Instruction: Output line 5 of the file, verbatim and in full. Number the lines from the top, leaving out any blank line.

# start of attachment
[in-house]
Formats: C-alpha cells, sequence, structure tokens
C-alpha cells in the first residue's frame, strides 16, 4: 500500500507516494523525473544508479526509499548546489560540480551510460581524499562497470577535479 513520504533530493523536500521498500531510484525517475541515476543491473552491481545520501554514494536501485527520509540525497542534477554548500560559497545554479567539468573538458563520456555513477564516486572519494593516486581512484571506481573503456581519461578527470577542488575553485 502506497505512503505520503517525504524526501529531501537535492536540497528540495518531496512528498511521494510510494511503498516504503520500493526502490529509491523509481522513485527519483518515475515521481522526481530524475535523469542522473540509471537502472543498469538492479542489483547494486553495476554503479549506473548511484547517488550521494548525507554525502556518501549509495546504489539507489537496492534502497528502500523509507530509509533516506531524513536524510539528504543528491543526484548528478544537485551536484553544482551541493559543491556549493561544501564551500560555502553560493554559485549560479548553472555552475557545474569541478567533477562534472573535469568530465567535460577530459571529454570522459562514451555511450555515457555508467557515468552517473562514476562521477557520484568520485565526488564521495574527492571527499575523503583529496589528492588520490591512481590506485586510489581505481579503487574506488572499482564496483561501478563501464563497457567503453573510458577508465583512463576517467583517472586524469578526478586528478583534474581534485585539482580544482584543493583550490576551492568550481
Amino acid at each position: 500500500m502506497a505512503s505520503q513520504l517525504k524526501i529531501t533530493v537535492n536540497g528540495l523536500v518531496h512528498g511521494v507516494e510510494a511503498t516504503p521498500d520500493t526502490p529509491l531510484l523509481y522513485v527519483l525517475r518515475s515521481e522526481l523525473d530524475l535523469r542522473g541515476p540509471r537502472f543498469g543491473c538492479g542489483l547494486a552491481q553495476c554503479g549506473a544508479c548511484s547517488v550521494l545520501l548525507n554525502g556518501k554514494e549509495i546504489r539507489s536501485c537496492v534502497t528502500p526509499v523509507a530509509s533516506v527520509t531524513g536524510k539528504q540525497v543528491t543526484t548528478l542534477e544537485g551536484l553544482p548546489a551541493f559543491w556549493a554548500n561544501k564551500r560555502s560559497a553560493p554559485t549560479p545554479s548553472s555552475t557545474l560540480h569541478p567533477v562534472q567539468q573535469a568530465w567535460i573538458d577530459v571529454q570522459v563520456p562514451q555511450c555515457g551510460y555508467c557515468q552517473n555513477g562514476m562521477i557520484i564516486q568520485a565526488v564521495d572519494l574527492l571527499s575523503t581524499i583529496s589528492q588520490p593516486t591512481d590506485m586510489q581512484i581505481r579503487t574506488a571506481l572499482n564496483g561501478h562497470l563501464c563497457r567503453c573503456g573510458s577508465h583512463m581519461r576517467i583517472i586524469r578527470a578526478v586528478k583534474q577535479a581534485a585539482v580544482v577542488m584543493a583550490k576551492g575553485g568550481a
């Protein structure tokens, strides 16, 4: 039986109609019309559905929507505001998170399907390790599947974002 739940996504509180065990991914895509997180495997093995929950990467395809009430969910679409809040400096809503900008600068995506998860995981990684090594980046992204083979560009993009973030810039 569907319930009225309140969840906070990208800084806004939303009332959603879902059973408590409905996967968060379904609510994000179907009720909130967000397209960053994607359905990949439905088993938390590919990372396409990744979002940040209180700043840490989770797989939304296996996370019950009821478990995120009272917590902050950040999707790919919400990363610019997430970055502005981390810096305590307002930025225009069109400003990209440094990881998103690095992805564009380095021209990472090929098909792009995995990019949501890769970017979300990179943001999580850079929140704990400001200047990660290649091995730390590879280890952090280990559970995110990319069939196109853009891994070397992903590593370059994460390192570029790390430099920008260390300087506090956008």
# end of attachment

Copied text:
């Protein structure tokens, strides 16, 4: 039986109609019309559905929507505001998170399907390790599947974002 739940996504509180065990991914895509997180495997093995929950990467395809009430969910679409809040400096809503900008600068995506998860995981990684090594980046992204083979560009993009973030810039 569907319930009225309140969840906070990208800084806004939303009332959603879902059973408590409905996967968060379904609510994000179907009720909130967000397209960053994607359905990949439905088993938390590919990372396409990744979002940040209180700043840490989770797989939304296996996370019950009821478990995120009272917590902050950040999707790919919400990363610019997430970055502005981390810096305590307002930025225009069109400003990209440094990881998103690095992805564009380095021209990472090929098909792009995995990019949501890769970017979300990179943001999580850079929140704990400001200047990660290649091995730390590879280890952090280990559970995110990319069939196109853009891994070397992903590593370059994460390192570029790390430099920008260390300087506090956008």